Written by Sarah

UE-film-viewing-Nov-3013-a-compOn a dreary Saturday in November, eight of us who had attended the original workshop “Unravelling Eve” braved the rain and rugby crowds to meet up and see the long-awaited results of Joan Molloy’s work. APP trustee Clare Dolman, who facilitated the workshop over two years ago, kindly hosted the event.

It was wonderful that we could meet up again and it was hard to stop chatting! The atmosphere was decidedly relaxed, in marked contrast to the harrowing first workshop when we had shared our personal experiences of  Postpartum Psychosis. We were eager to see how Joan had used our stories.

Joan admitted that she had been “disabled” by what she had learnt from us at the first workshop. She then faced the daunting task of repeatedly listening to the recordings made that day. Joan met the challenge as both mother and artist, and has taken great pains to use the material in a respectful and sensitive way to create a meaningful fusion of our experiences.

The result is a ground breaking 15-minute film, as well as some panels and sculptures which, unfortunately, we did not see as they were not transportable.

The film is powerful because it is spoken by us, not actors. We are proud to put our names in the credits. We want to banish the stigma of Postpartum Psychosis as a mental illness. Everyone made a difficult decision to take part.

Unfortunately, the nature of the illness goes hand in hand with regret about feelings and actions. We have all been incredibly brave to confront the past and the emotional pain that we have experienced (and might still be experiencing) to help others to understand PP.

Joan was concerned that we were happy with the content. It was an enormous challenge to retain the integrity of the film without compromising individuals. Our candour and honesty has been treated with trust and sensitivity.

Joan divided the film into sections, to help signpost the viewer, using repeated shots of a hand unravelling a string from an unseen bundle. She also used some photographs of us, our children and our mothers. The clarity of our voices, spoken with confidence and obvious emotion, was compelling.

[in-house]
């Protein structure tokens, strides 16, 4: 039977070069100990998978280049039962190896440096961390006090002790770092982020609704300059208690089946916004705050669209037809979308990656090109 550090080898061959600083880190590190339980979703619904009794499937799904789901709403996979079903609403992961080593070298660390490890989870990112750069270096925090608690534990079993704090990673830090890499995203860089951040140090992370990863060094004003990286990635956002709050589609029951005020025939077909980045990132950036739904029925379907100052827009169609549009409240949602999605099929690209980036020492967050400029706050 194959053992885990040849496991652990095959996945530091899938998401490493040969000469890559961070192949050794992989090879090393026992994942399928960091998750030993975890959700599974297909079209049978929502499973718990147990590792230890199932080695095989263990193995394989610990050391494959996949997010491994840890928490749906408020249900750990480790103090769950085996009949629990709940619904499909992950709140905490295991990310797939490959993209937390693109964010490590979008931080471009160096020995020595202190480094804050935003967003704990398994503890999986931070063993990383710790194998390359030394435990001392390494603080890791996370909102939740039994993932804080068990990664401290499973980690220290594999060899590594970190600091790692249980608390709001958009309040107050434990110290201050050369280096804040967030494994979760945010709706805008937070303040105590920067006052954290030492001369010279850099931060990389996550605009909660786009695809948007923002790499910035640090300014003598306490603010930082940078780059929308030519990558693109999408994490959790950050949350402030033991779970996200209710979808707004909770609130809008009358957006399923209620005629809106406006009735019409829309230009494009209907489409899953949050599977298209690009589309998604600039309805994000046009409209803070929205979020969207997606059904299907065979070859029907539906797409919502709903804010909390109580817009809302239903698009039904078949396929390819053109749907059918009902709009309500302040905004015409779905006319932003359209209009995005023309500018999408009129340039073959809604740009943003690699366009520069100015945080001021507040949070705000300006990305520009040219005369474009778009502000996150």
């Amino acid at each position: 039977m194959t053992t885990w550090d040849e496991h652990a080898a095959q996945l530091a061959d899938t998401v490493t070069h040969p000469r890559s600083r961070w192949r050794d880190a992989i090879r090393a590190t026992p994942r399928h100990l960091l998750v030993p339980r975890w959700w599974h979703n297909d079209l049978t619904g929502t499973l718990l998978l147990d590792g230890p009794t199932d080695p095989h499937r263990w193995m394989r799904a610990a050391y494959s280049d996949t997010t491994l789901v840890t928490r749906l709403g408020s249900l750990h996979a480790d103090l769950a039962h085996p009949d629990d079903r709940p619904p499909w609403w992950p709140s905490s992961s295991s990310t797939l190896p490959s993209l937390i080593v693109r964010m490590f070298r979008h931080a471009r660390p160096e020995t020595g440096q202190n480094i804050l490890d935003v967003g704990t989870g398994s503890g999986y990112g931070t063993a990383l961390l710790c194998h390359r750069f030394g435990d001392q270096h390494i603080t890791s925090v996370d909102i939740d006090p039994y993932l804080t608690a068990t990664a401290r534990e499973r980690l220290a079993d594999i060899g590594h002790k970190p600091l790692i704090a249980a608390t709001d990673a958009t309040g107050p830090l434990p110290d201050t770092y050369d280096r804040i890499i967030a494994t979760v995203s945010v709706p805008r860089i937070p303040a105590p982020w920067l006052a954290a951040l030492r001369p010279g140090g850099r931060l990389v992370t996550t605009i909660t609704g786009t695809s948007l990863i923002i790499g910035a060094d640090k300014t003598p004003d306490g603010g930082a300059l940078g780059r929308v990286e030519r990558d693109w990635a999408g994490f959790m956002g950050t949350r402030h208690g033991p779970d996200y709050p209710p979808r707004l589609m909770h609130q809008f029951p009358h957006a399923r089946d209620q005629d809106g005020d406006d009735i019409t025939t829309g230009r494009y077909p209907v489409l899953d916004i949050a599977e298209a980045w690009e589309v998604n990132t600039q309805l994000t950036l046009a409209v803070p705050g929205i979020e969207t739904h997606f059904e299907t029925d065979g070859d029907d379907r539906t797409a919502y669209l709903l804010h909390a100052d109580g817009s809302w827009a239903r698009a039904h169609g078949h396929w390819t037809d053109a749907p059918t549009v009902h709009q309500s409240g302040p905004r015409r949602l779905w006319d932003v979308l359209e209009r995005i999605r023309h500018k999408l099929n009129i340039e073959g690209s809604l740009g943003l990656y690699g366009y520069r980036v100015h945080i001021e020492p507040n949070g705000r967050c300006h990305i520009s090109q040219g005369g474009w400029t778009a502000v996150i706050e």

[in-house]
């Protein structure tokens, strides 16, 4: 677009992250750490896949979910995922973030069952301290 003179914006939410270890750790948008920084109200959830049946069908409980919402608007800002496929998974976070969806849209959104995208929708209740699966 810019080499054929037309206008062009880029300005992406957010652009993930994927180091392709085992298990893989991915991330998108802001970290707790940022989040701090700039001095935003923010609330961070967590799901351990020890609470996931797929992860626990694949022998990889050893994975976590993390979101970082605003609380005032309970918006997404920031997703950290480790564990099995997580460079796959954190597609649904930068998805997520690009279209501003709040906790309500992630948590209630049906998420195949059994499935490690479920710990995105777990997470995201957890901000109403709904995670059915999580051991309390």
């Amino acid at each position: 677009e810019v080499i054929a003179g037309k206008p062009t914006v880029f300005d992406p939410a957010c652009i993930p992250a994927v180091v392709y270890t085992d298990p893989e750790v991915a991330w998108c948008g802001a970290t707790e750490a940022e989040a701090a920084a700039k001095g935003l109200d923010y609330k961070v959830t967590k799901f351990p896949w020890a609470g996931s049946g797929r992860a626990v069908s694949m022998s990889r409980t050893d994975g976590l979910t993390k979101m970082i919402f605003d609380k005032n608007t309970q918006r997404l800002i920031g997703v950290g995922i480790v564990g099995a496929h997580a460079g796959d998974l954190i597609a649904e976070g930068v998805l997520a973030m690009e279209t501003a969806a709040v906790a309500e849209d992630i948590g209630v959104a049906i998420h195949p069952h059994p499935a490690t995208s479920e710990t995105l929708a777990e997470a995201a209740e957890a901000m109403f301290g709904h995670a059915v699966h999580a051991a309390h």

At the crux of the film was the question “What is it to be a mother?” Joan uses thought-provoking images, as well as varying filming speeds (particularly effective were the accelerating rose petals, which emulated one hallucinatory experience) and a busy, insistent original piece of music written for classical guitar.

The film does not make easy viewing.

We hear details about hallucinatory experiences, attempted suicide … and the crippling of the emotions leaving sufferers incapable of bonding with their child. PP is a cruel illness. Once the psychosis, mania and hallucinations have gone there is a long period of recovery, characterised by various forms of depression, and feelings of guilt.

It also raised the worrying fact that symptoms of PP were often missed by healthcare professionals.

Moments of awful truth are laid bare; when the mother realises that she cannot look after herself so is unable to care for her child. Someone else wonders if the baby was better off without her (the mother).

Joan used images symbolising the continuum of children’s lives; a two pairs of worn shoes, and Lego near an open door. The film reaches way beyond the time when PP makes its initial impact.

At the first workshop, Joan had provided pastels and paper and invited us to draw how we felt during an episode of our illness. She used these pictures to great effect. The disembodied hands frantically rolling and unrolling them captures inescapable anxiety, while showcasing the different traumas we had depicted.

At the end of the film we sat in silence, moved by the result.

For all of us, this project has been emotionally draining, but hopefully cathartic and part of a larger healing process. We hope that this film will reach a wide audience of midwives and other health professionals, as well as anyone interested in the illness.

Our stories were remarkably different, and our interpretations of the film were also varied. Stills shot from different angles of a pair of soft toys, one of which lay under a coverlet while the other looked on, evoked emotions of caring and love, as well as confusion and hilarity!

Particular poignancy was achieved with the rotating close ups of older children, while the speaker explained that feelings of love for her baby came much later. The mother’s hand caressing the child’s hair became unbearable to watch for some of us; the automatic gestures of motherhood have had to be learnt, or may remain yet to be fulfilled.

The film was not designed as a documentary, but managed to cover many aspects facing sufferers and those near to them. Often, relatives find it difficult to cope with the changed person, and not everyone has the support of their family. It was commonly agreed that the best care is offered by Mother and Baby Units, where specialist nurses can help women bond with their babies while they recover in a safe and appropriate environment. The shots of an unpeopled MBU implied that there is hope with such support. Recovery is not achieved by “pulling oneself together.” As the film suggests, it is a painstaking journey requiring professional help but a hopeful one.

We share a unique bond in having helped to create Unravelling Eve, and the warmth and empathy that has come of the project is something that I shall treasure indeed. It was a privilege to be involved in this project. Thanks especially to Joan for her absolute dedication in producing this incredible film out of deeply personal glimpses into an illness which is often misunderstood. I hope that we shall all keep in touch.